More Money for You Under the Recovery Rebate Credit

Facebooktwitterpinterestlinkedinyoutubeinstagram
Sandy Botkin
Follow Me

I would bet that you haven’t heard of this before. The new Coronavirus law allows eligible employers, including self-employed contractors and other independent contractors who have employees to receive a nice 50% payroll tax credit up to $5,000 per employee (50% of $10,000 in wages) paid after March 12, 2020 and before January 1, 2021. 

So who is eligible: This applies to any business who have experienced more than a 50% reduction in quarterly gross receipts measured year over year and have some employees. 

To qualify, your business must be fully or partially suspended by government order due to COVID-19 during the calendar quarter, OR your gross receipts are below 50% of the comparable quarter in 2019. These measures are calculated each calendar quarter. The credit is based on the wages paid to all employees even if you furloughed or laid off the workers and generally applies to firms of under 100 employees.

NOTE: This credit is in ADDITION to the payroll Protection loans or the $10,000 Employer Disaster Loan Program (EIDL) that I have previously mentioned including unemployment insurance benefits. Unlike some of the other benefits mentioned, this credit won’t apply to your lost income. It applies to reduced gross receipts as long as you had employees.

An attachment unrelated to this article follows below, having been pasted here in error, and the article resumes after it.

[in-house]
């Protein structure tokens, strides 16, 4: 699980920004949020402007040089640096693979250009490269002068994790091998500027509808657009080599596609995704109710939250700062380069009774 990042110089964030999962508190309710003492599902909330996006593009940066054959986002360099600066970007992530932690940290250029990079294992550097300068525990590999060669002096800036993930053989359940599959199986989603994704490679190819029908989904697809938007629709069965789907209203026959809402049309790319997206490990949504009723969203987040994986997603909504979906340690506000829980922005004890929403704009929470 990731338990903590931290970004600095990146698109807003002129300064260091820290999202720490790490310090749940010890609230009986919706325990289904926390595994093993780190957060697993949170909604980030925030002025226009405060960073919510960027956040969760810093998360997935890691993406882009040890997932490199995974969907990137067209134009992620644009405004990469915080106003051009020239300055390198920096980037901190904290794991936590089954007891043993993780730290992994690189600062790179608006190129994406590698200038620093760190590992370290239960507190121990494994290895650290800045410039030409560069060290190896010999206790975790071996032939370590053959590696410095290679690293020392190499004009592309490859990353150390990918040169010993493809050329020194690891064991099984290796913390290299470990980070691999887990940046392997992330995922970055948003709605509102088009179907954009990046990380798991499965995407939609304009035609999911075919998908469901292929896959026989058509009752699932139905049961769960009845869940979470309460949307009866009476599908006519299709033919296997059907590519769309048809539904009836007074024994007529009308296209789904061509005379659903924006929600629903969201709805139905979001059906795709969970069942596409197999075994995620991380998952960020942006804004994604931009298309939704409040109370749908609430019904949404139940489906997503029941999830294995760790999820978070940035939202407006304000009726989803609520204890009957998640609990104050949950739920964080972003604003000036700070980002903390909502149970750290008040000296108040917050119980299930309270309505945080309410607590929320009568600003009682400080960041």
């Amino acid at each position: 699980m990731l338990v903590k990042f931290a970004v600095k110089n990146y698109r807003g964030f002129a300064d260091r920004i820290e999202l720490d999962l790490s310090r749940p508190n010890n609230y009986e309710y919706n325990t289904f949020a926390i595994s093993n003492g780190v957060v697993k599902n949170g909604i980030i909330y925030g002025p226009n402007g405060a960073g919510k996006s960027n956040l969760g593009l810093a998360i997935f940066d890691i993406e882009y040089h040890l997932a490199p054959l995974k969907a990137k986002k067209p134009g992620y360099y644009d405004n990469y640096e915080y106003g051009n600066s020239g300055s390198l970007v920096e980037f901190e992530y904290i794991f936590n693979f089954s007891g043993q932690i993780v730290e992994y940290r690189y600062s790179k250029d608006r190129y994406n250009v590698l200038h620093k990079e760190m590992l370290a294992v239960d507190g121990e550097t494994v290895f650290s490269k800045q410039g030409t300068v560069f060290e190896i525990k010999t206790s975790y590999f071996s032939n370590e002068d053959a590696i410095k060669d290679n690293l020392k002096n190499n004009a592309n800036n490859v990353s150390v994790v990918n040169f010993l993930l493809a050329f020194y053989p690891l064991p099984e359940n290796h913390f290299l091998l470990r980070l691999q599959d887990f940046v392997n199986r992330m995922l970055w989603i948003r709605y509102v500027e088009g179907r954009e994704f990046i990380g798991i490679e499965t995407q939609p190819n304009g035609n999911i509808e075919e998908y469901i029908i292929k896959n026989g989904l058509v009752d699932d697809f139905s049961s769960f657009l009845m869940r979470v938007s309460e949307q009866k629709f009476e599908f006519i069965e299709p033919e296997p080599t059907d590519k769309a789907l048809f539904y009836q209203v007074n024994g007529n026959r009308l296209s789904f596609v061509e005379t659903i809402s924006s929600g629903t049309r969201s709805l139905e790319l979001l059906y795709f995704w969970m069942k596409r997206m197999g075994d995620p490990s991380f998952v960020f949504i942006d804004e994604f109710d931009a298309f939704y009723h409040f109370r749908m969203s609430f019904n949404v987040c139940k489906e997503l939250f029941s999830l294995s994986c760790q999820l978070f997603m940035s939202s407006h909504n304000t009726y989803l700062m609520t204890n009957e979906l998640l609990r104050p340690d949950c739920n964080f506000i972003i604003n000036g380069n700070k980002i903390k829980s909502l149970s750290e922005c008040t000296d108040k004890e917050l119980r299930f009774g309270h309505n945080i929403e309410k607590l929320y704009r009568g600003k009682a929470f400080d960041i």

We know that many of you are experiencing some financial pain. However, there are a LOT of benefits that are available to you that should cover most of your loss for at least two and one-half months, absent renewal of these programs. The problem is that it will take a few weeks to get to you. Hang in there. We will be constantly be providing tips each weekday to help you put more needed money in your pocket where it belongs.


All content on this site is the property of Taxbot, LLC, The Profit Junkie Podcast, or the author. You may link to any article that you wish, or share via the social media buttons below. However, please do not copy articles or images for use on other sites without express written permission.


Facebooktwitterpinterestlinkedinmail
%d bloggers like this: